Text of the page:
With the future of federal gun control legislation uncertain, an affluent Chicago suburb this week took the aggressive step of banning assault weapons within its borders, in what local officials said was a direct response to the mass shooting at a Parkland, Fla., high school earlier this year.
Officials in Deerfield, Ill., unanimously approved the ordinance, which prohibits the possession, manufacture or sale of a range of firearms, as well as large-capacity magazines. Residents of the 19,000-person village have until June 13 to remove the guns from village limits or face up to $1,000 per day in fines.
The measure drew a swift criticism from the National Rifle Association and the gun rights group Guns Save Life, which said they would sue Deerfield to overturn the ban.
“Every law-abiding villager of Deerfield has the right to protect themselves, their homes, and their loved ones with the firearm that best suits their needs,” Chris W. Cox, executive director of the NRA’s lobbying arm, said in a statement.
Deerfield Mayor Harriet Rosenthal said officials took up the ordinance because of the February massacre at Marjory Stoneman Douglas High School, where a gunman armed with a military-style rifle killed 17 students and staff members before police arrested him.
“We hope that our local decision helps spur state and national leaders to take steps to make our communities safer,” Rosenthal said in a statement.
Congress and state and local legislatures around the country have faced mounting calls to enact similar measures in the wake of the Parkland shooting and the nationwide student-led demonstrations in support of gun control that followed.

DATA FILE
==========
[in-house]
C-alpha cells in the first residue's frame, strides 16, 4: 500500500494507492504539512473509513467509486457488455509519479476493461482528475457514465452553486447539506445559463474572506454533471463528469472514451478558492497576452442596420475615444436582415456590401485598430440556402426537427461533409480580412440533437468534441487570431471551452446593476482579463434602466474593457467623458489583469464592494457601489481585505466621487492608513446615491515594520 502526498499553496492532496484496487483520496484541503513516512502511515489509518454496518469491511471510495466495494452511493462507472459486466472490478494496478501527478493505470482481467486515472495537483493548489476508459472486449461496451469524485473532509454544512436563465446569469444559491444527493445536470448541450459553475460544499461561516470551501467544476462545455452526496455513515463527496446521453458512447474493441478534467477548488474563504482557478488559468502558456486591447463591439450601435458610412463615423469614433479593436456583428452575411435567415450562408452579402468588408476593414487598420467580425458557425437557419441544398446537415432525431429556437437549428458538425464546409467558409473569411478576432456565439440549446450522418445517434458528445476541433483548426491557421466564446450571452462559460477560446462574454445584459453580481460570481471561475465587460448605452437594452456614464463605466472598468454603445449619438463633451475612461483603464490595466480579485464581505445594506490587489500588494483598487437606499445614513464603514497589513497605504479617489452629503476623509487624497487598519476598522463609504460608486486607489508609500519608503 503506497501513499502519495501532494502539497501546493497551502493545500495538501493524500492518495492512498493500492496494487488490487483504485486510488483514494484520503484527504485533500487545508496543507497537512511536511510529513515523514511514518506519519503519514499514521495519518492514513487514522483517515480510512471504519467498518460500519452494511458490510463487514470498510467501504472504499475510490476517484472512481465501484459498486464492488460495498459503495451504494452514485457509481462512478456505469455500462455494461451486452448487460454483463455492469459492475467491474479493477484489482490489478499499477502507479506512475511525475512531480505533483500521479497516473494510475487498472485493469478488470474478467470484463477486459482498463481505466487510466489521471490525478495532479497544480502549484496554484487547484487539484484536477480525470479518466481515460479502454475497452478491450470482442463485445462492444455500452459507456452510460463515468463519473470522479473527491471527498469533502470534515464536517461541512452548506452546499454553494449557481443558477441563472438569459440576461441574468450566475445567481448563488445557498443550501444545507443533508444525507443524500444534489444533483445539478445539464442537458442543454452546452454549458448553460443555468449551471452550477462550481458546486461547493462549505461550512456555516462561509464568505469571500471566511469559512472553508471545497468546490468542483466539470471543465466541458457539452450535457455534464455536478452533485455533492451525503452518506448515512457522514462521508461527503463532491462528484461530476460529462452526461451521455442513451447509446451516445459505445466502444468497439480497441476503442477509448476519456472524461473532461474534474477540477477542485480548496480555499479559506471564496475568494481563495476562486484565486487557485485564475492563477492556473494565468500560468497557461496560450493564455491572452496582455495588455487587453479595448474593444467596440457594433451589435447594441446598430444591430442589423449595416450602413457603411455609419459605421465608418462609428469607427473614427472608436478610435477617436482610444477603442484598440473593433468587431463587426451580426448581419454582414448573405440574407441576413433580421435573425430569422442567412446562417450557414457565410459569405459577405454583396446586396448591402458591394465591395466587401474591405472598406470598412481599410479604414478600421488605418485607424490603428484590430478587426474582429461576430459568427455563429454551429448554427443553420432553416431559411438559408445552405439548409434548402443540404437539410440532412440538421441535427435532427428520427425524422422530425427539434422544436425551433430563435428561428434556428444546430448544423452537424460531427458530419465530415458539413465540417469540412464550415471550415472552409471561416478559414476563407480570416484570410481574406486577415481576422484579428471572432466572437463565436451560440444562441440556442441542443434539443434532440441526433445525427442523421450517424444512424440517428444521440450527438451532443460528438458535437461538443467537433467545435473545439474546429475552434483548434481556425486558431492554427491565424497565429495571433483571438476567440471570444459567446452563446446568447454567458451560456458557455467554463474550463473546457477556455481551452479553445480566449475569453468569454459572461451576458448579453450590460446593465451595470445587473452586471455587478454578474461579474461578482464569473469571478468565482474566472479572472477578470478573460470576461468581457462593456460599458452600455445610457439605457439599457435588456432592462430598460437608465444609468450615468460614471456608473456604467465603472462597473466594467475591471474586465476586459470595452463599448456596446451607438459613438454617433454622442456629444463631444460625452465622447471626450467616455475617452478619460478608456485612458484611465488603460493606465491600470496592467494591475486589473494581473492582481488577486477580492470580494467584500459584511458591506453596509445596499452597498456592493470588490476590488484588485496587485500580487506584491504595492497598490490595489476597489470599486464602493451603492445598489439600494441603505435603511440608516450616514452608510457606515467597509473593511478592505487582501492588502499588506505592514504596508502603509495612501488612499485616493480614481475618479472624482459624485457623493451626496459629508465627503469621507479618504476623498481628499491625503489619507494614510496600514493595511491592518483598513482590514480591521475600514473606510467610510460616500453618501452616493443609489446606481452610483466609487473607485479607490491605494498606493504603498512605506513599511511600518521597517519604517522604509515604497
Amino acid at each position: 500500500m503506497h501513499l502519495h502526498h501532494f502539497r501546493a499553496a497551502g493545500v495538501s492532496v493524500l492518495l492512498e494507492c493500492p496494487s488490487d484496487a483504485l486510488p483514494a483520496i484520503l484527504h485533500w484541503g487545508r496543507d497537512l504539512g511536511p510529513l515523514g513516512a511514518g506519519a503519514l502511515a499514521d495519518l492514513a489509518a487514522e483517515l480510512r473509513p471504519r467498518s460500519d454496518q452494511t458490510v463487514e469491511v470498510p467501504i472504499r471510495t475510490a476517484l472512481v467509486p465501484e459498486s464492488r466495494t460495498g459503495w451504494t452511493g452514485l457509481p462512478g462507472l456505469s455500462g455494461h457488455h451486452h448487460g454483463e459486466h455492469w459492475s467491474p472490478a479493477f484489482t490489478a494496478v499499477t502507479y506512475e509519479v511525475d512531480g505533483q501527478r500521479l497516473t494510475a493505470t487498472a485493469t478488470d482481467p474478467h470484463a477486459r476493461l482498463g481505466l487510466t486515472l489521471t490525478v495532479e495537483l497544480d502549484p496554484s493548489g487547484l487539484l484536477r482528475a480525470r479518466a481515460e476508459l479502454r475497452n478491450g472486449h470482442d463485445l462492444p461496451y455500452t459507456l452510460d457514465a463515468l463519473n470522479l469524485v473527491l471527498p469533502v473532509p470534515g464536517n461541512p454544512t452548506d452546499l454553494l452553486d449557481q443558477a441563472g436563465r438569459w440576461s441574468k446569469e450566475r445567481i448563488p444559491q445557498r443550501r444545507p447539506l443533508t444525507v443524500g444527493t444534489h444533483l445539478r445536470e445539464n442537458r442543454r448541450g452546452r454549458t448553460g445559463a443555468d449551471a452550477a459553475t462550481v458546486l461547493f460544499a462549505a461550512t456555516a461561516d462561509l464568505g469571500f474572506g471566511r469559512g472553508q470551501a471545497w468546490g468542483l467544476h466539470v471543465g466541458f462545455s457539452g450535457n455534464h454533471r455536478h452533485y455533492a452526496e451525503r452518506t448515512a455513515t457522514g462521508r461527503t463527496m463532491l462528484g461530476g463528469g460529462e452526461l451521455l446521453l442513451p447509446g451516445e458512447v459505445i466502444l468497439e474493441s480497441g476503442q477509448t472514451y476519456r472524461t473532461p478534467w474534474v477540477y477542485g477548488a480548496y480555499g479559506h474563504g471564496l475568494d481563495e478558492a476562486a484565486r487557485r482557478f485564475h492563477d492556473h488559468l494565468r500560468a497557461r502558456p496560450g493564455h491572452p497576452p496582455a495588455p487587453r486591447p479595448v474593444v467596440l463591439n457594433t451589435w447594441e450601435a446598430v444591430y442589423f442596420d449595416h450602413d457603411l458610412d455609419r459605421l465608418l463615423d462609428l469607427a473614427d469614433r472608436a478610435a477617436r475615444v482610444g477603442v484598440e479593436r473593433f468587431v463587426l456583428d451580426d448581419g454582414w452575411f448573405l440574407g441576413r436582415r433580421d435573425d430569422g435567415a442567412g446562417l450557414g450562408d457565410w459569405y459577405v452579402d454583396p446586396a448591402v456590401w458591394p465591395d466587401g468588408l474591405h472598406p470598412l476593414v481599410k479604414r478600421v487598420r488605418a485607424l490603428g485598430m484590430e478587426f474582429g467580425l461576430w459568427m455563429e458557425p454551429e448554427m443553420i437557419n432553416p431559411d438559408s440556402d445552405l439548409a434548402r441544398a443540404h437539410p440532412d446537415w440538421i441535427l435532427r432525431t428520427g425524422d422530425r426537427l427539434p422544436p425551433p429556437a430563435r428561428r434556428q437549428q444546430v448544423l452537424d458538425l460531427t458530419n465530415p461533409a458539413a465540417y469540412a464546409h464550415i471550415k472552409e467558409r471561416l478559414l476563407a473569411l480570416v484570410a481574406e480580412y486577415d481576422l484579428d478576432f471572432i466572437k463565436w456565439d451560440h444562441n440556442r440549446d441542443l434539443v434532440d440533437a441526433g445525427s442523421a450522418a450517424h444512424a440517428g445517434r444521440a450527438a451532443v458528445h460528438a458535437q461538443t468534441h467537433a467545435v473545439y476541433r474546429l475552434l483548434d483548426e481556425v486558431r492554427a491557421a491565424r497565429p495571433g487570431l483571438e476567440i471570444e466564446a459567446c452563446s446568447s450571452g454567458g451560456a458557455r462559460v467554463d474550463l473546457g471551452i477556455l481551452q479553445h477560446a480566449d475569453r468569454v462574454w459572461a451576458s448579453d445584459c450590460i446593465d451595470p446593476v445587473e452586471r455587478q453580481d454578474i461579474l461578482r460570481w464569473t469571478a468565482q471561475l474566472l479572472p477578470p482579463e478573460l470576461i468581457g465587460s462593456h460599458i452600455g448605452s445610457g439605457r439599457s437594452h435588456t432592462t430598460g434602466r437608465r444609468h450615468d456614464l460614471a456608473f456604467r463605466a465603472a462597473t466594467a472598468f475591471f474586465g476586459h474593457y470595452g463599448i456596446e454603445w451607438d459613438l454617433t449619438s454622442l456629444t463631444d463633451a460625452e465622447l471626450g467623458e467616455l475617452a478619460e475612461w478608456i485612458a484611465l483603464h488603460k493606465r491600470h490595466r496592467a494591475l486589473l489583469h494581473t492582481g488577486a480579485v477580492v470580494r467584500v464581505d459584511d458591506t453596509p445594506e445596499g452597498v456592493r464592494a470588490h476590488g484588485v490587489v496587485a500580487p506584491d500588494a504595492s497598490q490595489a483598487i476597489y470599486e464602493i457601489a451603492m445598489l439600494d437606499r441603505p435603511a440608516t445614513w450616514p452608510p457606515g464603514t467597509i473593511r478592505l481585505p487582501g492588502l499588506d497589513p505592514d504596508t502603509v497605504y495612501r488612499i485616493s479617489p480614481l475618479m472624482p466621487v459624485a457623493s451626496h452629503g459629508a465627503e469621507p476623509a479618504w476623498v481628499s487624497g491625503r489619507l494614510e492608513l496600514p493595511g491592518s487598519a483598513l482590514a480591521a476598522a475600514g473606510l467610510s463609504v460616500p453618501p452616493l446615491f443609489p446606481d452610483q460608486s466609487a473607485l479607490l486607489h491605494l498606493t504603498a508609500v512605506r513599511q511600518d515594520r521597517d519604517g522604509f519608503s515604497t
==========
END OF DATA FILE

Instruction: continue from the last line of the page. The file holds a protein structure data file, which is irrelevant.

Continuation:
Polls conducted in recent weeks have showed growing public support for assault weapons bans. A Feb. 20 Quinnipiac poll found that 67 percent of Americans, including 43 percent of Republicans, favored such a ban.
Most proposals have struggled to gain traction. In early March, Florida lawmakers voted down a bill to ban assault weapons, then held a moment of silence for victims of the Parkland shooting. Two assault weapons ban bills in Congress have garnered broad Democratic support but lack Republican cosponsors.
Several powerful federal appeals courts have ruled that prohibitions on assault weapons were permissible under the Second Amendment, and no federal appeals court has ever held that assault weapons were protected.
The U.S. Supreme Court has ruled that the Second Amendment protects an individual right to possess a firearm, but the high court has not directly addressed assault weapons in the same context.